So, although there may be no assurance of salvation, there is always assurance that the Father’s grace conquers sin and death, removes all guilt, and restores us to right-relationship with God and neighbor. There is always assurance that the Lord bids us come home and welcomes us and sits us down at the Table of the Lord where we receive Communion because we are indeed back in communion. Little wonder Reconciliation must precede Eucharist. The feast awaits, but we must come home–we must be in communion to receive it in truth.

3rd S. Lent: …And Justice

Today’s homily is for the 3rd Sunday in Lent, March 20, 2022, and the readings can be found by clicking here.

It’s hard to miss the contrast between the Responsorial Psalm, “The Lord is kind and merciful,” and St. Paul’s letter to the Corinthians, “Yet God was not pleased with most of them, for they were struck down in the desert.”…so much for kind and merciful! I believe the key to understanding is in the verse before the Gospel, “repent, says the Lord; the kingdom of heaven is at hand.”(MT 4:17) Many people today like to lean on the love and mercy of God; they remind themselves and others that the Lord is kind and merciful, but are quick to forget that the Lord is also just. God’s justice demands accountability; it demands that he give everyone what is rightfully due to them: honor to whom honor is due and punishment to whom punishment is due.

The traditional word to describe the sin of leaning on God’s mercy, and denying God’s justice is “presumption.” The Baltimore Catechism explained it like this, “Presumption is the rash expectation of salvation without making proper use of the necessary means of obtaining it.” It’s a lot like the notion of “Once saved always saved,” as understood that regardless of what I do after baptism, I will always be saved. Clearly today’s readings contradict such a position. Repentance is what’s required! Time and time again, we lean not simply upon the kindness of God, but on the mercy of God for those who humbly fall to their knees and seek forgiveness time and time again. As Jesus says, “If you do not repent, you will all perish as they did!” And if you’re anything like me, repentance is a daily need!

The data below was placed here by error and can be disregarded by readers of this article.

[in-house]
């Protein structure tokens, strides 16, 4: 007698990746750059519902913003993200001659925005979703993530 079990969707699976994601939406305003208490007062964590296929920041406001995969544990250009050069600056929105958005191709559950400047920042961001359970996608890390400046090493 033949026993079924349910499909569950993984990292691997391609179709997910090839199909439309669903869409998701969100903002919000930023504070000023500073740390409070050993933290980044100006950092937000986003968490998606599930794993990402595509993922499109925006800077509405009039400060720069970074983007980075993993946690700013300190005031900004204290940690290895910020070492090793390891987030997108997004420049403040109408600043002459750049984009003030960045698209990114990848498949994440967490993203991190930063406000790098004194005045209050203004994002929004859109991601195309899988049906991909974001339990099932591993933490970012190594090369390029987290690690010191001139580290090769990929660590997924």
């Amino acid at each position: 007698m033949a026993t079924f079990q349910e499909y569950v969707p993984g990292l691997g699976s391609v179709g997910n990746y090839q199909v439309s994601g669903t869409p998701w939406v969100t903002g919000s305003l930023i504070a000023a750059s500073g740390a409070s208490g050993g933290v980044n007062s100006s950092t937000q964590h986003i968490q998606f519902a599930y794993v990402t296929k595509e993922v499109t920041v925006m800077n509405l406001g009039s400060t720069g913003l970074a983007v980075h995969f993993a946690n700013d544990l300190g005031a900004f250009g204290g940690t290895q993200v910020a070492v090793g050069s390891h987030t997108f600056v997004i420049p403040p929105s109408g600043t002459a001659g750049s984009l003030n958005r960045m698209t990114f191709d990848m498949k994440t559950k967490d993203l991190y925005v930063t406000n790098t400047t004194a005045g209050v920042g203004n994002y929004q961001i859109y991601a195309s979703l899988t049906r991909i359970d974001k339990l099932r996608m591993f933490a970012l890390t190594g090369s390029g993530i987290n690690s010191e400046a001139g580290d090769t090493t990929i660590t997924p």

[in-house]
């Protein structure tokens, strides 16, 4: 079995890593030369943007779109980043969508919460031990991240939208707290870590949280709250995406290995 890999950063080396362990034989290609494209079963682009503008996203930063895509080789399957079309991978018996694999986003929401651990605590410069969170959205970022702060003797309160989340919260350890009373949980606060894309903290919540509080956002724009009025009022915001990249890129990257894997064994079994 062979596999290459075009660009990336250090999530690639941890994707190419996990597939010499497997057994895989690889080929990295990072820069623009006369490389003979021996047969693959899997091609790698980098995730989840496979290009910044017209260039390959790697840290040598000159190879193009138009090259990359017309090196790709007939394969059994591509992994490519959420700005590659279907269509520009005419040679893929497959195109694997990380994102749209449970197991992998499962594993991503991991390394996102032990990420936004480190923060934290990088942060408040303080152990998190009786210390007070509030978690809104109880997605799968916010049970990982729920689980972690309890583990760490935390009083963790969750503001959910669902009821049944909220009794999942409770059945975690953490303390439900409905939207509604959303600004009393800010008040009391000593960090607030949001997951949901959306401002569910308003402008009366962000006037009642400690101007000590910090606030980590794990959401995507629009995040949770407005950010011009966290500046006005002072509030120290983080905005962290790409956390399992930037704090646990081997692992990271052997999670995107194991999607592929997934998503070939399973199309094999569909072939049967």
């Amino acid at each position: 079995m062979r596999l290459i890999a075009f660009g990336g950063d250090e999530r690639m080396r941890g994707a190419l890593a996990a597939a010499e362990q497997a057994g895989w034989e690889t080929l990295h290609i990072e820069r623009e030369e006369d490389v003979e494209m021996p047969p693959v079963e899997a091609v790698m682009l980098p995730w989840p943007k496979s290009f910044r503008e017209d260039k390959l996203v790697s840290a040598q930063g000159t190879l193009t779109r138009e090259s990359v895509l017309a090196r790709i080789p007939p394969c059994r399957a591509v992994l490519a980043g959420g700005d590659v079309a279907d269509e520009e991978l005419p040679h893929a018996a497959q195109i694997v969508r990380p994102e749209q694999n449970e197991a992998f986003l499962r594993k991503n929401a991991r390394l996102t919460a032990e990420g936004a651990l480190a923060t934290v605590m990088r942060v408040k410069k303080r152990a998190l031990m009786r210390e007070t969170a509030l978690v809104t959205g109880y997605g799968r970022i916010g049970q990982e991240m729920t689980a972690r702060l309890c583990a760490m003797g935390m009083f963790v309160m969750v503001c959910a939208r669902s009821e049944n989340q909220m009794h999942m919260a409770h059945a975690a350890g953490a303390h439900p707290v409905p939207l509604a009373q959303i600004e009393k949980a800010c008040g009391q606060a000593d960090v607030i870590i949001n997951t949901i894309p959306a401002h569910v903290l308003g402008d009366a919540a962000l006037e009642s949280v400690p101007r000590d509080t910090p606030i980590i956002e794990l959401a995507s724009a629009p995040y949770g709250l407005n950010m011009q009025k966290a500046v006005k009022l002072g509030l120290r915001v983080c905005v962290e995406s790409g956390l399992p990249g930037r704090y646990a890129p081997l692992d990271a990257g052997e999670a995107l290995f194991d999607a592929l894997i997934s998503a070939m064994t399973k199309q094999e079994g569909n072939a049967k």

When speaking to the Church, St. Paul even speaks of God’s generosity in providing the Church an example! God warns us, says St. Paul. “These things happened as an example for us, so that we might not desire evil things, as they did. Do not grumble as some of them did.” There is a clear comparison between those who perished in the desert, and the Church. St. Paul says, “All of them passed through the sea and were baptized, at spiritual food, and drank spiritual drink that was Christ,” a clear reference to the early Church’s baptism and Eucharistic gatherings…yet they were struck down as an example and a warning. St. Paul warns them, “Whoever thinks he is standing secure should take care not to fall.”

The Second Vatican Council courageously affirmed those words when they wrote of the Church, “He is not saved, however, who, though part of the body of the Church, does not persevere in charity…All the Church’s children should remember that their exalted status is to be attributed not to their own merits but to the special grace of Christ. If they fail moreover to respond to that grace in thought, word and deed, not only shall they not be saved but they will be more severely judged.” (LG14) Yikes! Sounds harsh…but really it’s the truth of God’s justice.

The Catechism reads that there are two kinds of presumption. On the one hand, we presume in our own capacity, thinking we can save ourselves without help from God (lots of that going around today), and the second is that we presume upon God’s mighty power and mercy in the hopes of obtaining forgiveness without conversion, and glory without merit. (2092) Indications of the sin of the presumption would be putting off confession–especially in instances of grave sin, putting off amending our life and repenting for sin, being indifferent about the number of times we fall into temptation and break resolutions, thinking we can avoid sin without its near occasion, and by relying too much on ourselves and our strength and holiness while at the same time neglecting the wisdom of the the Church, the warning of Scripture, and failing to nourish our relationship with God through prayer, service, and sacrifice.